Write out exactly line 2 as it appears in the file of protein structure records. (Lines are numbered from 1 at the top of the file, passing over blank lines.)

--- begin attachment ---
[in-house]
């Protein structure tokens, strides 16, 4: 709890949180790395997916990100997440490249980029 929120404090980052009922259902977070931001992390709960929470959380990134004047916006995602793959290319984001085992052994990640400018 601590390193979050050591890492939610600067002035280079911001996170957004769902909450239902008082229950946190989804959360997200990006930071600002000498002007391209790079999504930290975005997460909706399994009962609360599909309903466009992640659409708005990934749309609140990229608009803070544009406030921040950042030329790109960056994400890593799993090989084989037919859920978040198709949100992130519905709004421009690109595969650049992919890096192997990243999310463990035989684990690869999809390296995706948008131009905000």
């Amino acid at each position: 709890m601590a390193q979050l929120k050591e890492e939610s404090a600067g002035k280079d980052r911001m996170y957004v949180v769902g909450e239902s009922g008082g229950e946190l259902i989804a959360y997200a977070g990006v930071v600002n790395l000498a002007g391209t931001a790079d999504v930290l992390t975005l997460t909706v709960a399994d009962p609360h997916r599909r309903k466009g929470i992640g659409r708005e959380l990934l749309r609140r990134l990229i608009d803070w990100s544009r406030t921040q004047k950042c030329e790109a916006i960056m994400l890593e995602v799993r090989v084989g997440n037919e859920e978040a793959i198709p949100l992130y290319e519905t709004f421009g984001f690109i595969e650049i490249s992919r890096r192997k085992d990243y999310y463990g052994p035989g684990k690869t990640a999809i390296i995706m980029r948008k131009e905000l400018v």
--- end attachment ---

């Protein structure tokens, strides 16, 4: 709890949180790395997916990100997440490249980029 929120404090980052009922259902977070931001992390709960929470959380990134004047916006995602793959290319984001085992052994990640400018 601590390193979050050591890492939610600067002035280079911001996170957004769902909450239902008082229950946190989804959360997200990006930071600002000498002007391209790079999504930290975005997460909706399994009962609360599909309903466009992640659409708005990934749309609140990229608009803070544009406030921040950042030329790109960056994400890593799993090989084989037919859920978040198709949100992130519905709004421009690109595969650049992919890096192997990243999310463990035989684990690869999809390296995706948008131009905000």